November 7, 2009

Sibling spats

My mother used to distract us. Other parents yell. Some separate their children. Whatever the remedy, mothers and fathers all over the world do not like seeing or hearing their children fight. It is the subject in cartoons, but a distressing and universal issue in families.

The apostle Paul didn’t like seeing God’s children fight either. I’ve not done the math, but most of his letters to the churches (now become books in the New Testament) contain admonitions to get along. Fighting is easy.  Unity requires more effort. To the church in Philippi he wrote:

Only let your conduct be worthy of the gospel of Christ, so that whether I come and see you or am absent, I may hear of your affairs, that you stand fast in one spirit, with one mind striving together for the faith of the gospel. (Philippians 1:27)
The world knows that Christians ought not to fight. Jesus gave them the criteria for judging our genuineness when He said, “By this all will know that you are My disciples, if you have love for one another” (John 13:35).

As Paul indicated, we are able to “stand fast in one spirit” because we have the Holy Spirit. We can also think “with one mind” because we have been given the mind of Christ (see 1 Corinthians 2:16). We also have one purpose, to “strive together for the faith.” Add this up and we have no excuse for fighting and many reasons for unity.

At the time Paul wrote Philippians, he was in prison for his faith. This church had been founded by him years earlier. He had visited them several times. Now he was letting them know what was happening in his life and encouraging them that he was okay, even joyful. His letter showed them that the God they served was able to sustain His people even in the most dire circumstances. He didn’t say it, but as I read Philippians, I hear the Holy Spirit saying, “If I can keep my child joyful in prison, what is bugging you so much that you have to fight with one another?”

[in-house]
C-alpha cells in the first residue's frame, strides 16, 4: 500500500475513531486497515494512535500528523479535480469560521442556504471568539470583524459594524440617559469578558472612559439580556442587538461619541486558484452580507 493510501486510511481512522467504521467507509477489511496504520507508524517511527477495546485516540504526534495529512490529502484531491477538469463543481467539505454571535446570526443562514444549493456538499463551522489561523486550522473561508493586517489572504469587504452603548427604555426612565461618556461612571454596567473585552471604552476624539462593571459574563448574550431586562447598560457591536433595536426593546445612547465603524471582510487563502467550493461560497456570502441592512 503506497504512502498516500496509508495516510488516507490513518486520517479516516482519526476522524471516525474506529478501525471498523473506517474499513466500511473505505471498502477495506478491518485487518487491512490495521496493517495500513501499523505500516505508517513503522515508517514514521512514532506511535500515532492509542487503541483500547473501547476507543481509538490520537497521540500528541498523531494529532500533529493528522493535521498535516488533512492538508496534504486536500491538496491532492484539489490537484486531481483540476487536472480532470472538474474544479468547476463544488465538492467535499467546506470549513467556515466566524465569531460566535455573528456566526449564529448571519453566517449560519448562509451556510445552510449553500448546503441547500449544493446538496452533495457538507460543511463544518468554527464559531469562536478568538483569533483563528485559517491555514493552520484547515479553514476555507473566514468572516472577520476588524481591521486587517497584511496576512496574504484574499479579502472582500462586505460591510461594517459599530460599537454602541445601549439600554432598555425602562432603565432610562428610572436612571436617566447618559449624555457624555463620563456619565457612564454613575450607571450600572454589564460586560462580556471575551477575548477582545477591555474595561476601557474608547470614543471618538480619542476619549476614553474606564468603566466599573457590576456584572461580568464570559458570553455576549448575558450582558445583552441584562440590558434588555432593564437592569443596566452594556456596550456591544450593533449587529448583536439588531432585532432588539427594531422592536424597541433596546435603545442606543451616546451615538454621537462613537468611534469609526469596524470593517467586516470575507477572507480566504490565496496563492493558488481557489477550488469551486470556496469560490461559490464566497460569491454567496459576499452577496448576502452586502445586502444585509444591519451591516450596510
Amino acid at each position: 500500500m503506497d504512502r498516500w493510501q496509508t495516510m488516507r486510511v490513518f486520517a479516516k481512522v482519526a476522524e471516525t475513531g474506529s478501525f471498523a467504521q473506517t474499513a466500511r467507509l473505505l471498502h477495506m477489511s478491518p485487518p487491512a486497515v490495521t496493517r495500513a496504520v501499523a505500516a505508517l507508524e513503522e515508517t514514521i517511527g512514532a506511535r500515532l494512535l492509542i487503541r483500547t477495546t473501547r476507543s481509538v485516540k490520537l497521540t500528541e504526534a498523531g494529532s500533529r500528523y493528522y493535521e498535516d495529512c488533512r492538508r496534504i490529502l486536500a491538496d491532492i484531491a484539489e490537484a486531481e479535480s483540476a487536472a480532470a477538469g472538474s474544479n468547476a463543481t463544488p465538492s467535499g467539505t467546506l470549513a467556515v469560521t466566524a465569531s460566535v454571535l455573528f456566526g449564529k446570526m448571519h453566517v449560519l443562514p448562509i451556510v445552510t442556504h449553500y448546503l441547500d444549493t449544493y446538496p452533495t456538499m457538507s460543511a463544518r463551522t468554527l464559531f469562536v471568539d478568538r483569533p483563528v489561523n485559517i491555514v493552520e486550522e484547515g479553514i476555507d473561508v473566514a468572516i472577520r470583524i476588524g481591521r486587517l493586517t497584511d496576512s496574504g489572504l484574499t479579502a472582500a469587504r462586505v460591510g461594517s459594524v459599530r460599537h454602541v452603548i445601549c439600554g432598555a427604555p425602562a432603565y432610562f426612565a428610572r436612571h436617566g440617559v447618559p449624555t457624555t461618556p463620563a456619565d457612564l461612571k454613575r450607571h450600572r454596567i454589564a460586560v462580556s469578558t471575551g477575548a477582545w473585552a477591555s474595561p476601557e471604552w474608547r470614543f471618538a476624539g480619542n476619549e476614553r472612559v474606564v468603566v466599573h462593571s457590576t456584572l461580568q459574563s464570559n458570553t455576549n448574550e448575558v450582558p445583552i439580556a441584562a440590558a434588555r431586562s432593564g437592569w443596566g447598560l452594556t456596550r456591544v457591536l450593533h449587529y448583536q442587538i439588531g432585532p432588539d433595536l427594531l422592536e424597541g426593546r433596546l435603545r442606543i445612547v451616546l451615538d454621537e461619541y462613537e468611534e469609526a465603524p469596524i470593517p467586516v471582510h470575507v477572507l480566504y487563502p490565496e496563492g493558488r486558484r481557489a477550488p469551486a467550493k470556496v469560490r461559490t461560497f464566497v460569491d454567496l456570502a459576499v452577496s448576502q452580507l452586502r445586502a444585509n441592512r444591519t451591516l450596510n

Paul is more concerned about them. He wants them to represent Christ well. The closest he comes to mentioning his own needs is when he asks these Christians to add to the joy he is already experiencing. He says to them:

Fulfill my joy by being like-minded, having the same love, being of one accord, of one mind. (Philippians 2:2)
Again, he reminds them that all of them possess the love of God in Christ Jesus. They can have unity because they have the same purpose and the same mind of Christ. Because believers have one Spirit living within us, there is no reason for fighting and all the help we need to get along.


Karin said...

Just recently visited with our middle daughter. She has 4 children. Spats seem to be the norm and no one wants to be the one to give in. We had a lot of discussions during our time there. It's my prayer that some of what we talked about and what we modeled will make a difference. We do lift them in prayer and trust that the Lord will reveal to them how to live in love and unity.

LC said...

Amazing how people can say that human beings are basically good. They must not have children! We love them dearly, but certainly don't have to teach them how to want their own way or fight over things. I'm reading "Born Crucified" (4th time in 40 years) and a deeply convicted all over again about self needed to be always taken to the Cross. Only God can fix me.